Hematologic Toxicity: REVLIMID can cause significant neutropenia and thrombocytopenia. Monitor patients with neutropenia for signs of infection. Advise patients to observe for bleeding or bruising, especially with use of concomitant medications that may increase risk of bleeding. MM: Patients taking REVLIMID/dex or REVLIMID as maintenance therapy should have their complete blood counts (CBC) assessed every 7 days for the first 2 cycles, on days 1 and 15 of cycle 3, and every 28 days thereafter. MDS: Patients on therapy for del 5q MDS should have their complete blood counts monitored weekly for the first 8 weeks of therapy and at least monthly thereafter. Patients may require dose interruption and/or dose reduction. Please see the Black Box WARNINGS for further information. MCL: Patients taking REVLIMID for MCL should have their CBCs monitored weekly for the first cycle (28 days), every 2 weeks during cycles 2-4, and then monthly thereafter. Patients may require dose interruption and/or dose reduction

Venous and Arterial Thromboembolism: See Boxed WARNINGS: Venous thromboembolic events (DVT and PE) and arterial thromboses (MI and CVA) are increased in patients treated with REVLIMID. Patients with known risk factors, including prior thrombosis, may be at greater risk and actions should be taken to try to minimize all modifiable factors (e.g., hyperlipidemia, hypertension, smoking). Thromboprophylaxis is recommended and the regimen should be based on patient’s underlying risks. ESAs and estrogens may further increase the risk of thrombosis and their use should be based on a benefit-risk decision

Increased Mortality in Patients with CLL: In a clinical trial in the first-line treatment of patients with CLL, single agent REVLIMID therapy increased the risk of death as compared to single agent chlorambucil. Serious adverse cardiovascular reactions, including atrial fibrillation, myocardial infarction, and cardiac failure, occurred more frequently in the REVLIMID arm. REVLIMID is not indicated and not recommended for use in CLL outside of controlled clinical trials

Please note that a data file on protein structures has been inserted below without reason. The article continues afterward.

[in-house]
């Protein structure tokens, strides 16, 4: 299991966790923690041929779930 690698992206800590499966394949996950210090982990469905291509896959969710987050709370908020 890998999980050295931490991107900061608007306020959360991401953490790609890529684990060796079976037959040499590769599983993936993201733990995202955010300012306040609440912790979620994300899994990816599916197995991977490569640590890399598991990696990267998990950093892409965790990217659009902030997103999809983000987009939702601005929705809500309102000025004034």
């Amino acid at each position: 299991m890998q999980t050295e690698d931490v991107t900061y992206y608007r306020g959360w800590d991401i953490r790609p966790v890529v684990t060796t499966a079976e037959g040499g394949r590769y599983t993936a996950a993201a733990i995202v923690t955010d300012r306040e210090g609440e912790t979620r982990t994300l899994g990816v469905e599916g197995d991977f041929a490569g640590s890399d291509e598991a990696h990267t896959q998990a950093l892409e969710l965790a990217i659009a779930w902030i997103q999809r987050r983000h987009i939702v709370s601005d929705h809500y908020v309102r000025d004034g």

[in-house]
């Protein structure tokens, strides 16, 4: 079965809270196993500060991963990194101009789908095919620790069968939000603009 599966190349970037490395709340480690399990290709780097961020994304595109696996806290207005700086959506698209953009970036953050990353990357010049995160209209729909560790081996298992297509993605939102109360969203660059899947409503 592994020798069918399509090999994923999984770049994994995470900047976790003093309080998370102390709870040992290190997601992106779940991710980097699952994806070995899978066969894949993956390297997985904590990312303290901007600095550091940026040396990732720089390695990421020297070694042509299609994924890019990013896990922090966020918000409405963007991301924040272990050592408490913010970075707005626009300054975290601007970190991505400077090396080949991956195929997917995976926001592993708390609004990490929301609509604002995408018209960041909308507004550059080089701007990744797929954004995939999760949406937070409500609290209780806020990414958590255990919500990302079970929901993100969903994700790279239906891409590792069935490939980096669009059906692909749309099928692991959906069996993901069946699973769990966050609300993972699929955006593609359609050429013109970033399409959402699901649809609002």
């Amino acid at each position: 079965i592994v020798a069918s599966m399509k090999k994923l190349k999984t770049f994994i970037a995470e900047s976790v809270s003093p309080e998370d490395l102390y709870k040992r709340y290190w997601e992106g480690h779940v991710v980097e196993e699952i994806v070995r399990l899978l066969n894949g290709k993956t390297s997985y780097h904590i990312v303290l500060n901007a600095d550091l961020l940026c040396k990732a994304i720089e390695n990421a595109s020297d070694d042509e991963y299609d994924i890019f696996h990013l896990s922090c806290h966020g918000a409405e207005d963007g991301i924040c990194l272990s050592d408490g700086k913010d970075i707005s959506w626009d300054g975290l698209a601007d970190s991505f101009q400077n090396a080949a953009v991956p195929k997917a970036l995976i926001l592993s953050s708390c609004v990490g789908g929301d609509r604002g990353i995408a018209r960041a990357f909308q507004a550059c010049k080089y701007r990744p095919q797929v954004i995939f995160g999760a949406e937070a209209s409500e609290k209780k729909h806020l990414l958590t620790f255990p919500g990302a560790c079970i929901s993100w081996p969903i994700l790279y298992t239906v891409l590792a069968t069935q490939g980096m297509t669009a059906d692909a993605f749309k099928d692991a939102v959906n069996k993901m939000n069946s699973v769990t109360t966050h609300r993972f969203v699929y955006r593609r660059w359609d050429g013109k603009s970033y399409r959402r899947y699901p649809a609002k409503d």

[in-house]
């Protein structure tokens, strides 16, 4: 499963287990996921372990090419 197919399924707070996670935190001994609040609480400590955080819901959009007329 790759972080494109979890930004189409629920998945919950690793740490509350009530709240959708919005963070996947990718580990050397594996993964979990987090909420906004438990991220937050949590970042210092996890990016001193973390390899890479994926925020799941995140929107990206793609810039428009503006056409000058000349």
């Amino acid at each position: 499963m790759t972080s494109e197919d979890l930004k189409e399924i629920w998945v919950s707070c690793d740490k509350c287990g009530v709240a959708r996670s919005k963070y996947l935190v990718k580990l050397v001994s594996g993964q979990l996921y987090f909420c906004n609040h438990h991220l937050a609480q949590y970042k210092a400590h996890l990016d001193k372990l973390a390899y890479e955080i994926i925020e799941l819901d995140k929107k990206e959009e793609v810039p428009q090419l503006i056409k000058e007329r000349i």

Second Primary Malignancies (SPM): In clinical trials in patients with MM receiving REVLIMID, an increase of hematologic plus solid tumor SPM, notably AML and MDS, have been observed. Monitor patients for the development of SPM. Take into account both the potential benefit of REVLIMID and risk of SPM when considering treatment

Increased Mortality with Pembrolizumab: In clinical trials in patients with multiple myeloma, the addition of pembrolizumab to a thalidomide analogue plus dexamethasone resulted in increased mortality. Treatment of patients with multiple myeloma with a PD-1 or PD-L1 blocking antibody in combination with a thalidomide analogue plus dexamethasone is not recommended outside of controlled clinical trials

Hepatotoxicity: Hepatic failure, including fatal cases, has occurred in patients treated with REVLIMID/dex. Pre-existing viral liver disease, elevated baseline liver enzymes, and concomitant medications may be risk factors. Monitor liver enzymes periodically. Stop REVLIMID upon elevation of liver enzymes. After return to baseline values, treatment at a lower dose may be considered

Severe Cutaneous Reactions Including Hypersensitivity Reactions: Angioedema and severe cutaneous reactions including Stevens-Johnson syndrome (SJS), toxic epidermal necrolysis (TEN), and drug reaction with eosinophilia and systemic symptoms (DRESS) have been reported. DRESS may present with a cutaneous reaction (such as rash, or exfoliative dermatitis), eosinophilia, fever, and/or lymphadenopathy with systemic complications such as hepatitis, nephritis, pneumonitis, myocarditis, and/or pericarditis. These events can be fatal. Patients with a prior history of Grade 4 rash associated with thalidomide treatment should not receive REVLIMID. REVLIMID interruption or discontinuation should be considered for Grade 2-3 skin rash. REVLIMID must be discontinued for angioedema, Grade 4 rash, exfoliative or bullous rash, or if SJS, TEN, or DRESS is suspected and should not be resumed following discontinuation for these reactions